“Well into the 21st century, we still do not possess a fundamental understanding of powder behavior,” says a prominent page on the website of Freeman Technology.
Yet, “Granular materials are ubiquitous in nature and are the second-most manipulated material in industry — the first is water,” says the material scientist Patrick Richard, quoted on Wikipedia.
For many educated generalists, both of the above observations might come as a surprise. But taken together they reinforce the notion that even for scientists and engineers how the world really works remains a mystery.
Of course, neither the physics of powders or granular material-and-powder applications and logistics get the kind of media attention as do the oil, gas and chemicals industries, where the processed particulars tend to be flowing liquids.
Nevertheless, scientists, equipment and instrumentation developers, engineers and industrial managers working with granular materials and powders have to get things done day-to-day in an information technology, software and automation-dominated world, while at the same time addressing some very “elemental” challenges.
What’s the idea?
What must seem most surprising about granular materials and powders to anyone first taking notice is how they seem to exhibit somethings that are as much like “behaviors” as they are “properties.”
In some sense — it is said — granular materials don’t constitute a single phase of matter but have characteristics of solid, liquid or gas depending on the average energy per grain. However, in each state, granular materials exhibit unique properties.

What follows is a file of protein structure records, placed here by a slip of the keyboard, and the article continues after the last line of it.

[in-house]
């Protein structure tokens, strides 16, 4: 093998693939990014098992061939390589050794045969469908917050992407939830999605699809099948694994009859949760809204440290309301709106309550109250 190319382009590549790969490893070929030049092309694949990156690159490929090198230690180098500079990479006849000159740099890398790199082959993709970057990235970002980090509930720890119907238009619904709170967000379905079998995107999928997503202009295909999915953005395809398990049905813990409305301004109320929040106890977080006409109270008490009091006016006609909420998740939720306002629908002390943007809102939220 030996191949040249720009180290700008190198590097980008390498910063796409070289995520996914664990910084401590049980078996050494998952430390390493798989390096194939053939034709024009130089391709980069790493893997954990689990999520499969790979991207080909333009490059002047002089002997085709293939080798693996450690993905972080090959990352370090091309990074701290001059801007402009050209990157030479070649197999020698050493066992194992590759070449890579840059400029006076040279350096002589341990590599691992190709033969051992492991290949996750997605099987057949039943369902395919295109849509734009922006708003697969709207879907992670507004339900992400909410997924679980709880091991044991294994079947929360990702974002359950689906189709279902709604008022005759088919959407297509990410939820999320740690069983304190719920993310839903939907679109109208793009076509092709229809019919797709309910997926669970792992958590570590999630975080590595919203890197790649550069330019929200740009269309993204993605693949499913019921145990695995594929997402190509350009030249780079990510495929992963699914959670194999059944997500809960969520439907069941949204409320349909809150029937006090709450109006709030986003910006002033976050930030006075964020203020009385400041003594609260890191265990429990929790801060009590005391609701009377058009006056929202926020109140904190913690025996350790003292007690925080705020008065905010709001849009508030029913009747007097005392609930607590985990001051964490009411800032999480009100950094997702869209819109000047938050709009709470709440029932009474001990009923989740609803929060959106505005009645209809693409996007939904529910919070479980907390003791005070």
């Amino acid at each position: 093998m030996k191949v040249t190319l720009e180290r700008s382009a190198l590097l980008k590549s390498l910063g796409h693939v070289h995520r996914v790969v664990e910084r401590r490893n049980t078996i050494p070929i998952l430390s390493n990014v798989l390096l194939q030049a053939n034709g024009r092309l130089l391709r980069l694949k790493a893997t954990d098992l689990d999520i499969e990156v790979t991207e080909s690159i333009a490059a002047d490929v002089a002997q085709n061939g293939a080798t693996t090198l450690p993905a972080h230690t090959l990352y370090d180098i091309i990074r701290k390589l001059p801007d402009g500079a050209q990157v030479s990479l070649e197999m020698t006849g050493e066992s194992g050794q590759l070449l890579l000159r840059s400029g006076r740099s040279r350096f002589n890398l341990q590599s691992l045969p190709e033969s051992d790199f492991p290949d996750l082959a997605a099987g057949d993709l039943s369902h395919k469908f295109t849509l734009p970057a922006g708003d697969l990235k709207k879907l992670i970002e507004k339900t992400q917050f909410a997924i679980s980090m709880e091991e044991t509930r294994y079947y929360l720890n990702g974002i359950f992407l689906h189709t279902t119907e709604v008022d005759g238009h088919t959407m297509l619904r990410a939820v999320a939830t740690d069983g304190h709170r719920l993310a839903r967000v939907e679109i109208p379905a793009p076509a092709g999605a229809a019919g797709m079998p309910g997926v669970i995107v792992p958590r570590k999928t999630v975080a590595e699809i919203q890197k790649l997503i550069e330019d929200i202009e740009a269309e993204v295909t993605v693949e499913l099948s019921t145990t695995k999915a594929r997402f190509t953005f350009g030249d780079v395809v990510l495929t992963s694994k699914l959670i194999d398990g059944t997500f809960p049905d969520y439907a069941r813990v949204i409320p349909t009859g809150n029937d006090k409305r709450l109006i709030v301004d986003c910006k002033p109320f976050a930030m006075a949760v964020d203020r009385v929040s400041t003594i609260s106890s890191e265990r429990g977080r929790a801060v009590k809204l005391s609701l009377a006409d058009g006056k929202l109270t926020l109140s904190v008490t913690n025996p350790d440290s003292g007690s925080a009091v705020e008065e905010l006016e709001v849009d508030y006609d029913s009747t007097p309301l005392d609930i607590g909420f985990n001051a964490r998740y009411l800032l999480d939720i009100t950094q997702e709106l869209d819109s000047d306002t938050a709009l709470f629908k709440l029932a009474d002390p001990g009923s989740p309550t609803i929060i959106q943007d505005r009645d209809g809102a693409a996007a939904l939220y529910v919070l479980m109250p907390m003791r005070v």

Most notably, they exhibit pattern-forming behaviors when excited, vibrated or allowed to flow, including the segregation of unlike grains, formation of surface patterns, ripples, dunes and sandsheets.
Powders are a sub-class of granular material, with particulates having finer grain sizes and a greater tendency to clump. The clumping behavior that causes the individual grains to cling together is called the Van der Waals force.
Besides segregation, clumping and pattern forming, other behaviors said to be common to granular materials include stratification, jamming & unjamming, fragility, loss of kinetic energy, functional shearing, compaction and something called “Reynolds dilatancy.”
Put into practice
Once having appreciated the unique properties of granular materials and powders, those charged with their processing and material handling must turn to more practical issues.
Not long ago, equipment manufacturer, Schenck Process LLC, Whitewater, Wisconsin, developed a dry material feeder that met the needs of the pharmaceutical industry.
Obviously, the first question is, to what use are feeders put to in the pharmaceutical industry? These uses include particle-size reduction, mix-tank and reactor charging, mixing, tablet coating, packaging and continuous granulation. Equipment capacities and feed rates needed for the applications must be understood.
Other design criteria were looked at. Bearing in mind the need for FDA-approved materials of construction, these included surface finishes of welds and metals used in fabrication; cleaning processes that called for frequent dis-assembly and assembly; validation practices; and feeding accuracy.